While in prison in Estonia, Maimu had given birth, and a kindly guard gave the baby to Maimu’s mother. In the Mordovian prison, we studied the Bible with Maimu, and she accepted what she was learning. She was able to write to her mother, who also accepted Bible truths and taught them to Maimu’s little girl, Karin. Six years later Maimu was released from prison and was reunited with her child. When Karin grew up, she married a fellow Witness. They have served together for the past 11 years in the branch office of Jehovah’s Witnesses in Tallinn, Estonia.
A prison camp within the huge Mordovian complex had what was called the cage. It was a small, closely guarded barracks within the walled camp. Six other Witnesses and I were put there because of our Christian activity. But even while there, we made miniature handwritten copies of Watchtower articles and smuggled them to others in nearby camps. One of our methods was to hollow out a bar of soap, put the article inside, and reseal the bar.
During my years in the Mordovian camps, I was able to help more than ten persons take their stand to serve God. Finally, on May 4, 1956, I was told, “You are free to go and to believe in your God, Jehovah.” Within the month, I made my way home to Estonia.
Nearly 50 Years Back Home
I had no job, no money, and no home. But within a couple of days after arriving, I met a lady who showed interest in Bible teachings. She let me live for a while with her and her husband in their one-room flat. I bought some wool with borrowed money and knitted sweaters, which I sold at the market. I was later offered work in the Tartu Cancer Hospital, where I had various jobs for the next seven years. In the meantime, Lembit Toom also returned from exile in Siberia, and in November 1957 we were married.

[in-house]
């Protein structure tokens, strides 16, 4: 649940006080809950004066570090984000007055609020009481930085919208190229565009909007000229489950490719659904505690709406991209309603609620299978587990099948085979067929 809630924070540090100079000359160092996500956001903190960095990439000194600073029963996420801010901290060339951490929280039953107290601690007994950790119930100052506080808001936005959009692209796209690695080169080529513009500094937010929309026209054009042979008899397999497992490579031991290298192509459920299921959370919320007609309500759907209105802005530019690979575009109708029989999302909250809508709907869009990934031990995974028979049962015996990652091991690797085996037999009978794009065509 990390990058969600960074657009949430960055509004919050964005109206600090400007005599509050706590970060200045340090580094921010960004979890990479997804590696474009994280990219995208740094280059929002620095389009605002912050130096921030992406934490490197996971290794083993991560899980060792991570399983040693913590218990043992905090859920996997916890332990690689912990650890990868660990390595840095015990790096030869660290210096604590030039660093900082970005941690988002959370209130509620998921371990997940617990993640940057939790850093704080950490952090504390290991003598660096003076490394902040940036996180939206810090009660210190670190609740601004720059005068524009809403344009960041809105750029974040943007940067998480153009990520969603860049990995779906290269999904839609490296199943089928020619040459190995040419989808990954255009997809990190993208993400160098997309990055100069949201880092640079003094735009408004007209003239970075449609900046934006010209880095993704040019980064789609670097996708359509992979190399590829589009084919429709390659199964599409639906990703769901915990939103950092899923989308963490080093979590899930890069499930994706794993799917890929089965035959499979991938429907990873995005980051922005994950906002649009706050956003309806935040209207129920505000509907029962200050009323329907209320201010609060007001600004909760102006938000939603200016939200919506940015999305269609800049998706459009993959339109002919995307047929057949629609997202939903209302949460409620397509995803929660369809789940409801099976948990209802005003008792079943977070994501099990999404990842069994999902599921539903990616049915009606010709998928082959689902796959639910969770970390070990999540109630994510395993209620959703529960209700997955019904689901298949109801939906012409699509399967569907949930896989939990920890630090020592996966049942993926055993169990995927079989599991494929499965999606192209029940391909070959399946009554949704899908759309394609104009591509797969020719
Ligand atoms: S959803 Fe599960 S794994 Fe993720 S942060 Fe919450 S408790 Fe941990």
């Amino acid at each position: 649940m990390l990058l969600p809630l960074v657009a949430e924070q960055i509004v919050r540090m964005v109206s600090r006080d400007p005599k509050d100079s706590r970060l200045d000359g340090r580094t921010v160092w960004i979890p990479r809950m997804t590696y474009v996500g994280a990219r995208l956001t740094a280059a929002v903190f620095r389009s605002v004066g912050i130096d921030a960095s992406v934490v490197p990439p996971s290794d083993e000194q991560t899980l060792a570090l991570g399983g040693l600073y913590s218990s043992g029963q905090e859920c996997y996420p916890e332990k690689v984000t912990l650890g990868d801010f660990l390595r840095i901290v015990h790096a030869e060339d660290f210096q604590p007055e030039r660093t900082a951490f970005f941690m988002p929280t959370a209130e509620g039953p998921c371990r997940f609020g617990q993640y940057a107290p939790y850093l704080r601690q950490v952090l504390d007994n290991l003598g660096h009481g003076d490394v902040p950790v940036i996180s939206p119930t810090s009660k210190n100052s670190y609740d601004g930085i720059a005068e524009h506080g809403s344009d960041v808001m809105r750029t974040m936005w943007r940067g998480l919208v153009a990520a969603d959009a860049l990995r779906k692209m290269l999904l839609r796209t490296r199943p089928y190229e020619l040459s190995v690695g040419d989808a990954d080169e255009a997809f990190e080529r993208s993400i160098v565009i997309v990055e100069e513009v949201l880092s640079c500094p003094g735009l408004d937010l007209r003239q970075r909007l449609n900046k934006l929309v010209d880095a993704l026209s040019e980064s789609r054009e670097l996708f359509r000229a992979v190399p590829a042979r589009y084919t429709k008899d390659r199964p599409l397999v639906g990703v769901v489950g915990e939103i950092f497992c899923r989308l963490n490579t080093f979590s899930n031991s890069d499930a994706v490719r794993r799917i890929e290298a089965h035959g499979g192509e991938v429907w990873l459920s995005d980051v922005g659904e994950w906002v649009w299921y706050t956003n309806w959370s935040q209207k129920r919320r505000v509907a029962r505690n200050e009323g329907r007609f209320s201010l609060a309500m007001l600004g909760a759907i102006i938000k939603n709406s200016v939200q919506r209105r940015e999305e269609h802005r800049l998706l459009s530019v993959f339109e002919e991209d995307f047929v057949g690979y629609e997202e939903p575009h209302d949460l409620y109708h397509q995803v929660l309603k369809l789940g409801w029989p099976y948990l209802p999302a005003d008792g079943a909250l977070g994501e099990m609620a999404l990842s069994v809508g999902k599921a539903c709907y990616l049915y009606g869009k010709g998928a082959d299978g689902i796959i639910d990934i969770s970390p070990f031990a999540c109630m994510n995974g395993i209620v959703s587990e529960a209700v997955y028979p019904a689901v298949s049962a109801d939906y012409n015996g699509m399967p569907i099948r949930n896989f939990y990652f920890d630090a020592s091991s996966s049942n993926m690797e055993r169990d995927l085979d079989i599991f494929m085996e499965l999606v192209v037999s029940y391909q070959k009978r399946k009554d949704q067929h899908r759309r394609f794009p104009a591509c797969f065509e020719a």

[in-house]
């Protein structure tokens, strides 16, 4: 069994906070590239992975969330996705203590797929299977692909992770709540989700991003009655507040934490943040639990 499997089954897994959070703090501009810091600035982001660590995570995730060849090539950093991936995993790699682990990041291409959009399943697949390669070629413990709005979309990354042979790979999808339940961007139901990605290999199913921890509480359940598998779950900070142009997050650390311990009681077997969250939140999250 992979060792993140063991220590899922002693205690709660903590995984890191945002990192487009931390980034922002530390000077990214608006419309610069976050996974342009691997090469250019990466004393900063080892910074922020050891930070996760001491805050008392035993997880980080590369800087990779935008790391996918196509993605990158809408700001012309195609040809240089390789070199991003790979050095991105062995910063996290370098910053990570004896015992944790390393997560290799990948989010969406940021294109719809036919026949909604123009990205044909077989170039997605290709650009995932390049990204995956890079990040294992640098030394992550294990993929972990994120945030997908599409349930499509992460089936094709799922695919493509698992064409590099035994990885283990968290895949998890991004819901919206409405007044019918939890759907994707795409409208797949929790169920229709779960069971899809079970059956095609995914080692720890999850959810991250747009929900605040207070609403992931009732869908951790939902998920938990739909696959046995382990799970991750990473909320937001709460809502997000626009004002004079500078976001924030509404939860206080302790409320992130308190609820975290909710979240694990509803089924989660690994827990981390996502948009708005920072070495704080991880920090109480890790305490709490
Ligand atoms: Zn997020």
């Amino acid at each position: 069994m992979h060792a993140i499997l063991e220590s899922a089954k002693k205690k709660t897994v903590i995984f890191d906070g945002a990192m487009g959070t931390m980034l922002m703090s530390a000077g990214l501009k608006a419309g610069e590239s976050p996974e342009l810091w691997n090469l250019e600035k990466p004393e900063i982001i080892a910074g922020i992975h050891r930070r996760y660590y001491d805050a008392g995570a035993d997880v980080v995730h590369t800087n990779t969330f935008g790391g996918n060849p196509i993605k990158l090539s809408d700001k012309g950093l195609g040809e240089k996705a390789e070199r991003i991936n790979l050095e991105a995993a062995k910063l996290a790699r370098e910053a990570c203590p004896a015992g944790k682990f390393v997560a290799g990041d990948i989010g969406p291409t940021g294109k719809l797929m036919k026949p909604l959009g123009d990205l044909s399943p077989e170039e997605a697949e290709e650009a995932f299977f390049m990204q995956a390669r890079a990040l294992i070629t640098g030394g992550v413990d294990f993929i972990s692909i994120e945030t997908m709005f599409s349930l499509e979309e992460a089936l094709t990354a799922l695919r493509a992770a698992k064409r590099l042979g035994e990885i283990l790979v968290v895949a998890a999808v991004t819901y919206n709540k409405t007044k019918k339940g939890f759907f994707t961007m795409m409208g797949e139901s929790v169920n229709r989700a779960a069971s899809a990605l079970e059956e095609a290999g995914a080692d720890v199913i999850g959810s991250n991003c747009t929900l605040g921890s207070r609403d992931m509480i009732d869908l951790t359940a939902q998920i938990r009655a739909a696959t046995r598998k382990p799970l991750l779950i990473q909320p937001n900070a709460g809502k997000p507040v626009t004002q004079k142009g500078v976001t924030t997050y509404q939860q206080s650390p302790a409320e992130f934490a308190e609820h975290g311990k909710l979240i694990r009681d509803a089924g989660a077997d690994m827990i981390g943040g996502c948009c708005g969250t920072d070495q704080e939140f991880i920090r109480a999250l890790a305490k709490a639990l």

The KGB kept us under surveillance, and we were constantly harassed, since our preaching work was still under ban. Yet, we did what we could to share our faith. Lembit described this portion of our life in the February 22, 1999, issue of Awake! In the late 1950’s and throughout the 1960’s and 1970’s, exiled Witnesses continued to return home. By the late 1980’s, we had more than 700 Witnesses in Estonia. In 1991 our Christian activities were legalized, and since then we have increased to over 4,100 Witnesses in Estonia!
It is now over 60 years since I attended that first secret meeting of the Witnesses in Estonia after World War II. Ever since, my determination has been to heed the Bible admonition: “Trust in Jehovah and do good.” I have learned that doing this leads to receiving “the requests of your heart.”—Psalm 37:3, 4.
One of these men was Lembit Toom, whose first-person story appears in the February 22, 1999, issue of Awake!
See Awake! of February 22, 1999, pages 12-13, for a more detailed description of this convention.
Most Witnesses in Estonia, however, had been exiled in early April 1951. See Awake! of April 22, 2001, pages 6-8, and the video Faithful Under Trials—Jehovah’s Witnesses in the Soviet Union.
[Blurb on page 23]
“Let’s start preaching now and cover all of Estonia with the good news.”—Linda Mettig
[Picture on page 24]
With nine other Witnesses inside the Mordovian prison
[Picture on page 24]
Today, with my husband, Lembit